Romney to avoid all but economy during NAACP speech

Matthew Boyle Investigative Reporter
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When presumptive Republican nominee Mitt Romney takes the stage Wednesday at the NAACP convention, the former Massachusetts governor won’t be the only elephant in the room.

On Tuesday, the NAACP unanimously passed an “emergency resolution” calling the bipartisan votes to hold Attorney General Eric Holder in criminal and civil contempt of Congress a “travesty of justice.” The resolution is meant for the NAACP to “express their outrage at the treatment of the first African-American and one of the best attorney generals in history.”

As the resolution passed, Holder got rock-star treatment, walking around shaking the hands of many of those in attendance.

Romney has a much different view of Holder than the NAACP. “There’s not very much that Eric Holder does that I agree with,” Romney said at a campaign event late in 2011 in New Hampshire. “I have to wonder how it is that the president continues to support him, and the answer must be the president agrees with him.”

“Eric Holder would be long gone by the time I came around [as president of the United States],” he added.

Romney has called for Holder’s resignation over Operation Fast and Furious, too. He joins 130 House members, eight U.S. senators and two sitting governors in demanding Holder’s resignation over the scandal.

“Either Mr. Holder himself should resign or the president should ask for his resignation or remove him,” Romney said in early December 2011. “It’s not acceptable for him to continue in that position given the fact that he has misled Congress and entirely botched the investigation of the Fast and Furious program.”

Romney also supports voter ID laws — something the NAACP, Holder and Obama’s administration vehemently oppose.

When asked if Romney plans to talk about any of the aforementioned issues during his Wednesday NAACP convention speech, though, campaign spokeswoman Andrea Saul replied with just one word to The Daily Caller: “Economy,” she wrote.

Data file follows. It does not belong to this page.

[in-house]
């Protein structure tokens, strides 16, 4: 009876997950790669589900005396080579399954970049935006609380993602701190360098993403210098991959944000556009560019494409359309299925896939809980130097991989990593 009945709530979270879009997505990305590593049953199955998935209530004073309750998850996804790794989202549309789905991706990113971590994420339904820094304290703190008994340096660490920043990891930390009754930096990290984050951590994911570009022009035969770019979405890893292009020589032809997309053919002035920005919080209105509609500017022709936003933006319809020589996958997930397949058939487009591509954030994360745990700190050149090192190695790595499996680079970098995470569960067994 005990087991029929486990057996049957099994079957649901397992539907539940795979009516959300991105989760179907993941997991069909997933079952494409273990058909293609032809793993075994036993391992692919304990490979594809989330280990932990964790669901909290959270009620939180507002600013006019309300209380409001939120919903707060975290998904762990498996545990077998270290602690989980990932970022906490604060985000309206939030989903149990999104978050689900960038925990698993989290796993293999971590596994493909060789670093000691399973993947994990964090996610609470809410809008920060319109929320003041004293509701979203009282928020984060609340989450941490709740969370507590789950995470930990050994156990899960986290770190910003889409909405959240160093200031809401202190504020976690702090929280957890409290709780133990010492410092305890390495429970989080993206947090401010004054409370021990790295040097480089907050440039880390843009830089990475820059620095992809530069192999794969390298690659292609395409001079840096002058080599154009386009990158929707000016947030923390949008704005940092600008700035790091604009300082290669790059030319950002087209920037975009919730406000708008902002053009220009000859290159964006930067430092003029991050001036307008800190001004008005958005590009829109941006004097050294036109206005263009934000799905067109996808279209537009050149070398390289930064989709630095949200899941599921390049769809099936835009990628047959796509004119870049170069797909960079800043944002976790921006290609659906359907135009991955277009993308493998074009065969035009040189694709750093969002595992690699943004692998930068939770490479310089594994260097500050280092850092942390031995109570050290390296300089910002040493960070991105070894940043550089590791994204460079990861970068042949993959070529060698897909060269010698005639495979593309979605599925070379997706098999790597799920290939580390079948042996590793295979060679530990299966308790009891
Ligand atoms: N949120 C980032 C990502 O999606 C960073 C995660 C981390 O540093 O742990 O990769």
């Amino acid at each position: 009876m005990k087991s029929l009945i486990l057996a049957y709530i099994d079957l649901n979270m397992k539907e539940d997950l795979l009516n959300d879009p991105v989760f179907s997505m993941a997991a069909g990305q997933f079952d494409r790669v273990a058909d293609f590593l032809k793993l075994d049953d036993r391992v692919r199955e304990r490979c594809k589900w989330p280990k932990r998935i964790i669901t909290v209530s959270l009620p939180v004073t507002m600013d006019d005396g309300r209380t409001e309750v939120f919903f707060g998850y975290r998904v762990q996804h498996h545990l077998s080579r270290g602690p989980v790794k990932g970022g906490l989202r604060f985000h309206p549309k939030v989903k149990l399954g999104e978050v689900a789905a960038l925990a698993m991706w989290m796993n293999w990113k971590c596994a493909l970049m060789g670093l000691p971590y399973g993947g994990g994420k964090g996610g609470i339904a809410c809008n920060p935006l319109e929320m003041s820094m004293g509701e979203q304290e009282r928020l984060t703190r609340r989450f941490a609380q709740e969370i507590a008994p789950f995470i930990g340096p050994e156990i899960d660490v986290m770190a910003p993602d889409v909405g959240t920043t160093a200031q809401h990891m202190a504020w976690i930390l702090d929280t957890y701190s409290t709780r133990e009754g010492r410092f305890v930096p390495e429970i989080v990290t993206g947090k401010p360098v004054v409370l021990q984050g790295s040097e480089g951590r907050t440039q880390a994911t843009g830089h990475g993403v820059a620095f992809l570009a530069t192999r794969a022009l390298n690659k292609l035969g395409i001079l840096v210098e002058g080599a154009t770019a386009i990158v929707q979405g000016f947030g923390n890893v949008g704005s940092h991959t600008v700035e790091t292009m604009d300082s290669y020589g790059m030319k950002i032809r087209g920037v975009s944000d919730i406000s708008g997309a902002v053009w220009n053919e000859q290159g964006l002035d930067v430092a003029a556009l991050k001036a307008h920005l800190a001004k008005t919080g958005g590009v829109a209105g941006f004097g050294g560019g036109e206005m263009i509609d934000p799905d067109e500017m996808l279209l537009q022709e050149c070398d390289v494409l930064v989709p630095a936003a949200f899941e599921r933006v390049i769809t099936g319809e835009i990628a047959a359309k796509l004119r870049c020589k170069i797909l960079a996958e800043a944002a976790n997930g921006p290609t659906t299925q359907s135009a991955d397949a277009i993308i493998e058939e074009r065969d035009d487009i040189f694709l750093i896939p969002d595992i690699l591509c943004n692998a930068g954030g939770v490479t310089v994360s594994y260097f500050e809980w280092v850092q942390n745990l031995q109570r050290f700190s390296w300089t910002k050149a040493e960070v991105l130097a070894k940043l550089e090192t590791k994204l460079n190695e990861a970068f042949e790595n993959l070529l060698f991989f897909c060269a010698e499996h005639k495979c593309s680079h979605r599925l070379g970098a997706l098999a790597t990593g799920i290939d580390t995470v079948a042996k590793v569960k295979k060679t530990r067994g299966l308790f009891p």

Romney’s decision to avoid talking about anything but the economy when heading into a potentially unpleasant situation — like he’s doing by speaking to NAACP on the same stage as Holder spoke the day before, while refusing to address his criticism of him — is a campaign tactic that has drawn fierce criticism from conservatives as of late.

Washington Post columnist George Will said just this weekend that Romney “seems to be risk-averse.”

“He seems to be in something of a four-quarter stall — that almost-killed basketball,” Will said. “So, they put in a 30-second shot clock. But you can’t get the NCAA championship — you can’t get to the presidency — running out the clock. So he’ll have to do something more than say, ‘Obama’s not working.’ And he said to CBS News this week, ‘As long as I keep talking about the economy I’ll win.’ But it’s what you say about the economy and what hope you give to people.”

Will’s criticism came on the heels of the Wall Street Journal editorial board criticizing Romney for not being firm enough in the face of attack. “The Romney campaign thinks it can play it safe and coast to the White House by saying the economy stinks and it’s Mr. Obama’s fault,” the WSJ editorial board wrote. “We’re on its email list and the main daily message from the campaign is that ‘Obama isn’t working.’ Thanks, guys, but Americans already know that. What they want to hear from the challenger is some understanding of why the president’s policies aren’t working and how Mr. Romney’s policies will do better.”

And, among others, News Corp. Chairman Rupert Murdoch has attacked the Romney campaign via Twitter over the past couple weeks. “Met Romney last week,” Murdoch tweeted. “Tough O Chicago pros will be hard to beat unless he drops old friends from team and hires some real pros. Doubtful.”

Department of Justice reform is but one of the many areas the Romney campaign has avoided completely, save for those few rare instances in which the former Massachusetts governor has attacked Holder.

Romney’s only real comments about Fast and Furious, other than his call for Holder’s resignation, came during the NRA convention — a controlled environment friendly to criticism of Holder — earlier this year. “I applaud Congressman [Darrell] Issa and Sen. [Chuck] Grassley for their work in exposing the ‘Fast and Furious’ scandal,” Romney said then, according to prepared remarks. “And I applaud NRA leadership for being among the first and most vocal in calling upon Attorney General Holder to resign.”

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